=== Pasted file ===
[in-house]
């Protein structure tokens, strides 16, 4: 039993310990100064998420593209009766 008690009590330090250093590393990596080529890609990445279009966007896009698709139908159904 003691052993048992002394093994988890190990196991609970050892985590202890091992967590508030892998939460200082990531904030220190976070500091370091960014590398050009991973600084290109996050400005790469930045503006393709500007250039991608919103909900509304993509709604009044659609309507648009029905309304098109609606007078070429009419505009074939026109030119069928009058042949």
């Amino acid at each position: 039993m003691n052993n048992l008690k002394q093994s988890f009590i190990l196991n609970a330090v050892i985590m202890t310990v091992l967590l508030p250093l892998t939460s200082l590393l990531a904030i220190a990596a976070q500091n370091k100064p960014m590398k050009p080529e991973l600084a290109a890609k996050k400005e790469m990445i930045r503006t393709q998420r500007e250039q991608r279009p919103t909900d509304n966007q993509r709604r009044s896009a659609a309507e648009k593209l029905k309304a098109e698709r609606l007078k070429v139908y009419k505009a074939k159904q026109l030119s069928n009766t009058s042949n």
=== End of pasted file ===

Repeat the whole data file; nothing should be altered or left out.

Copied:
[in-house]
């Protein structure tokens, strides 16, 4: 039993310990100064998420593209009766 008690009590330090250093590393990596080529890609990445279009966007896009698709139908159904 003691052993048992002394093994988890190990196991609970050892985590202890091992967590508030892998939460200082990531904030220190976070500091370091960014590398050009991973600084290109996050400005790469930045503006393709500007250039991608919103909900509304993509709604009044659609309507648009029905309304098109609606007078070429009419505009074939026109030119069928009058042949």
């Amino acid at each position: 039993m003691n052993n048992l008690k002394q093994s988890f009590i190990l196991n609970a330090v050892i985590m202890t310990v091992l967590l508030p250093l892998t939460s200082l590393l990531a904030i220190a990596a976070q500091n370091k100064p960014m590398k050009p080529e991973l600084a290109a890609k996050k400005e790469m990445i930045r503006t393709q998420r500007e250039q991608r279009p919103t909900d509304n966007q993509r709604r009044s896009a659609a309507e648009k593209l029905k309304a098109e698709r609606l007078k070429v139908y009419k505009a074939k159904q026109l030119s069928n009766t009058s042949n």